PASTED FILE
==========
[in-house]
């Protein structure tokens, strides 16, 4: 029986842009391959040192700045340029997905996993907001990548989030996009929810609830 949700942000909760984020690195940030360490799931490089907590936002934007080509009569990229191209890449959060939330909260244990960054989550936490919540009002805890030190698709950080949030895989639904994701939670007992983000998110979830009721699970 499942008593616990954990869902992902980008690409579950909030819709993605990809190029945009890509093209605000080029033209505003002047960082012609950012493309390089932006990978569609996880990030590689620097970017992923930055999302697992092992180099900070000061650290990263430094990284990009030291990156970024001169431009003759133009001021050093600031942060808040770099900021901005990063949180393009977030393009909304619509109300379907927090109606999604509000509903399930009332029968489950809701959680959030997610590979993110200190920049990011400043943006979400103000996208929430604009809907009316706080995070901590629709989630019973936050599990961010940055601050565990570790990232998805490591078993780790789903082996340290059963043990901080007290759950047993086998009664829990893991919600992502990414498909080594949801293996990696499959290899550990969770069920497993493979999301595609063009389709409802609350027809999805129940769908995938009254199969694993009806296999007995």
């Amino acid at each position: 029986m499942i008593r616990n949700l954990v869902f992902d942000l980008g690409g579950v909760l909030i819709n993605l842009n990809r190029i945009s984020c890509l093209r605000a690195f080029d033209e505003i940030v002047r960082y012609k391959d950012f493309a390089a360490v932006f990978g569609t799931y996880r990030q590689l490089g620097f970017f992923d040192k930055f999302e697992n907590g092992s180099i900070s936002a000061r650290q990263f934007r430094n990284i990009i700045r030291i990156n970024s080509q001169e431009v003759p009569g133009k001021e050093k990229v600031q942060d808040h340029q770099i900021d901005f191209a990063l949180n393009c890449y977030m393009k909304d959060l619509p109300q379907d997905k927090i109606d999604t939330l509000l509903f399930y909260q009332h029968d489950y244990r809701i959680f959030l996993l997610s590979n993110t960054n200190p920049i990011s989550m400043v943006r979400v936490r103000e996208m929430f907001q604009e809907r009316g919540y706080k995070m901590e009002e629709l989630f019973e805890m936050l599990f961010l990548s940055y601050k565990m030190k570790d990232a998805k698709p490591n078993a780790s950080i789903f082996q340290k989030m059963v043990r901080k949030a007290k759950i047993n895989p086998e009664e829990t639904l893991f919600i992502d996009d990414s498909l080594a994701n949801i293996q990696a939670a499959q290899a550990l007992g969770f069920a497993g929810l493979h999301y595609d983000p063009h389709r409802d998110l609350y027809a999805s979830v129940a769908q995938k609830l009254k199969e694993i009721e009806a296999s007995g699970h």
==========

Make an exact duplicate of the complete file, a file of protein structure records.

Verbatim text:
[in-house]
């Protein structure tokens, strides 16, 4: 029986842009391959040192700045340029997905996993907001990548989030996009929810609830 949700942000909760984020690195940030360490799931490089907590936002934007080509009569990229191209890449959060939330909260244990960054989550936490919540009002805890030190698709950080949030895989639904994701939670007992983000998110979830009721699970 499942008593616990954990869902992902980008690409579950909030819709993605990809190029945009890509093209605000080029033209505003002047960082012609950012493309390089932006990978569609996880990030590689620097970017992923930055999302697992092992180099900070000061650290990263430094990284990009030291990156970024001169431009003759133009001021050093600031942060808040770099900021901005990063949180393009977030393009909304619509109300379907927090109606999604509000509903399930009332029968489950809701959680959030997610590979993110200190920049990011400043943006979400103000996208929430604009809907009316706080995070901590629709989630019973936050599990961010940055601050565990570790990232998805490591078993780790789903082996340290059963043990901080007290759950047993086998009664829990893991919600992502990414498909080594949801293996990696499959290899550990969770069920497993493979999301595609063009389709409802609350027809999805129940769908995938009254199969694993009806296999007995």
């Amino acid at each position: 029986m499942i008593r616990n949700l954990v869902f992902d942000l980008g690409g579950v909760l909030i819709n993605l842009n990809r190029i945009s984020c890509l093209r605000a690195f080029d033209e505003i940030v002047r960082y012609k391959d950012f493309a390089a360490v932006f990978g569609t799931y996880r990030q590689l490089g620097f970017f992923d040192k930055f999302e697992n907590g092992s180099i900070s936002a000061r650290q990263f934007r430094n990284i990009i700045r030291i990156n970024s080509q001169e431009v003759p009569g133009k001021e050093k990229v600031q942060d808040h340029q770099i900021d901005f191209a990063l949180n393009c890449y977030m393009k909304d959060l619509p109300q379907d997905k927090i109606d999604t939330l509000l509903f399930y909260q009332h029968d489950y244990r809701i959680f959030l996993l997610s590979n993110t960054n200190p920049i990011s989550m400043v943006r979400v936490r103000e996208m929430f907001q604009e809907r009316g919540y706080k995070m901590e009002e629709l989630f019973e805890m936050l599990f961010l990548s940055y601050k565990m030190k570790d990232a998805k698709p490591n078993a780790s950080i789903f082996q340290k989030m059963v043990r901080k949030a007290k759950i047993n895989p086998e009664e829990t639904l893991f919600i992502d996009d990414s498909l080594a994701n949801i293996q990696a939670a499959q290899a550990l007992g969770f069920a497993g929810l493979h999301y595609d983000p063009h389709r409802d998110l609350y027809a999805s979830v129940a769908q995938k609830l009254k199969e694993i009721e009806a296999s007995g699970h």